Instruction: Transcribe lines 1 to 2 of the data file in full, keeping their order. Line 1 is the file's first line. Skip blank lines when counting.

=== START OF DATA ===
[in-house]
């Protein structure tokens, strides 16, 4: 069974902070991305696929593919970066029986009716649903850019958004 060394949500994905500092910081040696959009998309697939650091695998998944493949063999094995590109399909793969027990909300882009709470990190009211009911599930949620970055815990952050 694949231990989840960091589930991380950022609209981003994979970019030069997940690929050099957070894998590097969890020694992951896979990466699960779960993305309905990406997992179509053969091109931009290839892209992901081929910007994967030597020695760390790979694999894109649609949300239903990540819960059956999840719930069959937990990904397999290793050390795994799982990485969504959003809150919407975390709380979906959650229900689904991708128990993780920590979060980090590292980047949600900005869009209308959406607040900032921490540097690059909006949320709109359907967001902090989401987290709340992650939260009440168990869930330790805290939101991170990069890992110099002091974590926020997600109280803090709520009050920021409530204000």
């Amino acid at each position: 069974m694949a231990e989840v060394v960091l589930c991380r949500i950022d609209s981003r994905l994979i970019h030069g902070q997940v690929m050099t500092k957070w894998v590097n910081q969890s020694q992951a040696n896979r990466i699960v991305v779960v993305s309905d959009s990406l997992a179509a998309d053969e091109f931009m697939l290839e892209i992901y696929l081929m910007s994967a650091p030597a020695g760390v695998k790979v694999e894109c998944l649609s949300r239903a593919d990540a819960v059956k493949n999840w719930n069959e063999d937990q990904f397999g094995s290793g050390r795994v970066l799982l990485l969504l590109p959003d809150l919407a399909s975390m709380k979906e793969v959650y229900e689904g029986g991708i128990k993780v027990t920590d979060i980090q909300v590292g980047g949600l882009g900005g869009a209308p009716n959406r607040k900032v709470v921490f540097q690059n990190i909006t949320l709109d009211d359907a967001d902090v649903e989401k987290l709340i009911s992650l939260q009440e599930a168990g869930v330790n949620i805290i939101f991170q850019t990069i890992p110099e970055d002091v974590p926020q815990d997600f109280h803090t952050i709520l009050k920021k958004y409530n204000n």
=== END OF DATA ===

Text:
[in-house]
């Protein structure tokens, strides 16, 4: 069974902070991305696929593919970066029986009716649903850019958004 060394949500994905500092910081040696959009998309697939650091695998998944493949063999094995590109399909793969027990909300882009709470990190009211009911599930949620970055815990952050 694949231990989840960091589930991380950022609209981003994979970019030069997940690929050099957070894998590097969890020694992951896979990466699960779960993305309905990406997992179509053969091109931009290839892209992901081929910007994967030597020695760390790979694999894109649609949300239903990540819960059956999840719930069959937990990904397999290793050390795994799982990485969504959003809150919407975390709380979906959650229900689904991708128990993780920590979060980090590292980047949600900005869009209308959406607040900032921490540097690059909006949320709109359907967001902090989401987290709340992650939260009440168990869930330790805290939101991170990069890992110099002091974590926020997600109280803090709520009050920021409530204000």